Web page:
Randi Deguilhem, a Fulbright-Hays recipient, is a professor (directrice de recherche, PhD, HdR) with the CNRS (National Center for Scientific Research). She is a member of TELEMMe-MMSH, Aix Marseille U. (AMU), Aix-en-Provence, France, where she has directed graduate seminars from 1998 and has supervised over 20 PhD dissertations. A historian of the modern and contemporary Middle East and Islamic worlds, her primary research focuses on Syria within the framework of comparative and interdisciplinary perspectives. Her work systematically encompasses the longue durée approach specializing on the institutional history and Islamic, customary and state law of waqf endowments as they develop and transform during the Ottoman, Mandate and independent periods in Syria. She also studies and publishes on the educational systems in the Tanzimat and post-Tanzimat era of the Ottoman Empire as well as on the Mission Laïque schools in Greater Syria. Gender analysis in these fields constitute an important focus as well as within her work on the nahda and nahda-inspired movements in the region. She has published 10 multi-authored books and about 50 book chapters and articles. In 2012, she created and runs the International Research Network (GDRI) WAQF Fondations with the CNRS (IISMM-EHESS, TELEMMe) and university partners in Algeria, Japan, Malaysia, Palestine, Tunisia and the UAE. Within this context, she created and leads a seminar on waqf at IISMM-EHESS, Paris. From 2014-20, she co-founded and directed the AMU network, GenderMed: Thinking Gender in the Mediterranean which developed institutional links with local and international partners.  She belongs to several Advisory Boards of international programs (i.e. PIMo / Entangled Histories of the Mediterranean, EU COST, Brussels) and journals (i.e. Endowment Studies, Brill, Leiden). She is editor of HAWWA: Journal of Women of the Middle East and the Islamic World, Brill and is co-editor of the Gender & Islam series at Bloomsbury / IB Tauris, London.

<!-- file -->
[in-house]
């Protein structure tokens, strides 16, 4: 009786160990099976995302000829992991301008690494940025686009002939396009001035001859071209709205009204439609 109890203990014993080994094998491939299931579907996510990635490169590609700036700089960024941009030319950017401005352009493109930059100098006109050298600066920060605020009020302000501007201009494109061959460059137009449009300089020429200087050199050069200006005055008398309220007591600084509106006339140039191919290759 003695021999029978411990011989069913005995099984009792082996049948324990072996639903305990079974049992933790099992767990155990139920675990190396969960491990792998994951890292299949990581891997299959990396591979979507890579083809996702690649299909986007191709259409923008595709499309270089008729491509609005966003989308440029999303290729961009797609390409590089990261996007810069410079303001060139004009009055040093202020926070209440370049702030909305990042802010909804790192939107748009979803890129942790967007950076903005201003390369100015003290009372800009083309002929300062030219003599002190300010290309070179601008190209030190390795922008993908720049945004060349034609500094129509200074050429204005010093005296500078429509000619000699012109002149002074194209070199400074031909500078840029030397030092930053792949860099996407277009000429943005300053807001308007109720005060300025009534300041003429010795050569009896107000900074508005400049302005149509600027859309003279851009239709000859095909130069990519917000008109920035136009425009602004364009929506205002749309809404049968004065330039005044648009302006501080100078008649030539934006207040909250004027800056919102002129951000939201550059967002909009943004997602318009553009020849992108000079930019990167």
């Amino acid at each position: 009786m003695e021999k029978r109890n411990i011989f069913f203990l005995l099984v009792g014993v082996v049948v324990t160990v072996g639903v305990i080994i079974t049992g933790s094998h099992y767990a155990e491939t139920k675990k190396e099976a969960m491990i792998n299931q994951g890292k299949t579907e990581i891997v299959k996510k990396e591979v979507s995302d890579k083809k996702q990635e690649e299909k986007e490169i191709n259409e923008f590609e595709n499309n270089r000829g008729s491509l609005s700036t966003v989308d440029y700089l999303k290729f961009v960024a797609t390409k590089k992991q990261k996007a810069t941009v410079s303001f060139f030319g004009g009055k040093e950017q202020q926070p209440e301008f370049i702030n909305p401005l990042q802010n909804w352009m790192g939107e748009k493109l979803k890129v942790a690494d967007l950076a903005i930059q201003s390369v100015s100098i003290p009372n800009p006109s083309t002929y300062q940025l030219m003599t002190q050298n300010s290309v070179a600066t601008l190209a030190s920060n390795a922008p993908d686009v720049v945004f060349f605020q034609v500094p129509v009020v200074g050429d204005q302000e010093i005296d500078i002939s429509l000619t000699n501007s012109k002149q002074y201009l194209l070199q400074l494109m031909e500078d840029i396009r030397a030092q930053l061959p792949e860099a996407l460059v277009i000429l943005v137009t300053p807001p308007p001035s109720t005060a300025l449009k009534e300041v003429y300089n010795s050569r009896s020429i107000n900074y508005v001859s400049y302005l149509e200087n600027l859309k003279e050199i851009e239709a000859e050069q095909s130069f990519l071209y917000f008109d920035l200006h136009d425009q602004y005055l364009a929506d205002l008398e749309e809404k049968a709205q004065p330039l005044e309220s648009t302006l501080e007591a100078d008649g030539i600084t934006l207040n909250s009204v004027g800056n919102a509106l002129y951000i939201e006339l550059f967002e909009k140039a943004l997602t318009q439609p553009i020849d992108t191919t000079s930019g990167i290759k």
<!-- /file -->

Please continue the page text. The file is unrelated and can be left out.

A non-legally capable or dependent foundation is a foundation that lacks a legal personality and requires a so-called foundation executor who administers the assets transferred to him by the founder for the purpose determined by the founder. Before the 19th century, all phenomena that today would be qualified as foundations (e.g. certain pia corpora, hospitals, or monasteries), but which were only gradually designated as such from the late Middle Ages onwards, were necessarily non-legal foundations. A concept of the legal foundation as a legal entity was still unknown. In the 19th century, many German law faculties were involved in the cases of the Städel Art Institute and the Blum Orphanage. In the course of these cases and based on the works of Mühlenbruch, Heise and von Savigny, the view gradually prevailed that the foundation was the second form of legal entity besides the corporation and could be established for purposes that went beyond religious and charitable ones, but that this legal personality could not be based solely on private disposition but required state approval. From all this, however, the conclusion was not drawn that foundations may always and only be established in the guise of a legal person. Rather, the legal form of foundations without legal capacity has survived the legal introduction of §§ 80-88 German Civil Code (BGB), and their number in Germany exceeds the number of foundations with legal capacity by a factor of five. To date, however, the legal classification of non-legal foundations has still not been fully clarified, in particular whether they can be qualified as a trust foundation or by means of a donation subject to conditions (donatio sub modo).


Prof. Dr. Stefan J. Geibel is Director of the Institute for German and European Corporate and Commercial Law at the Ruprecht-Karls-Universität Heidelberg. Here he holds the chair for civil law and ancillary areas, in particular foundation law with its European and international references. His research focuses include general civil law, company and corporate law, as well as foundation, association and non-profit law. Prof. Dr. Stefan Geibel completed his doctorate in Tübingen in 2002 and habilitated there in 2006. He also earned the title Maître en droit at the University of Aix-Marseille.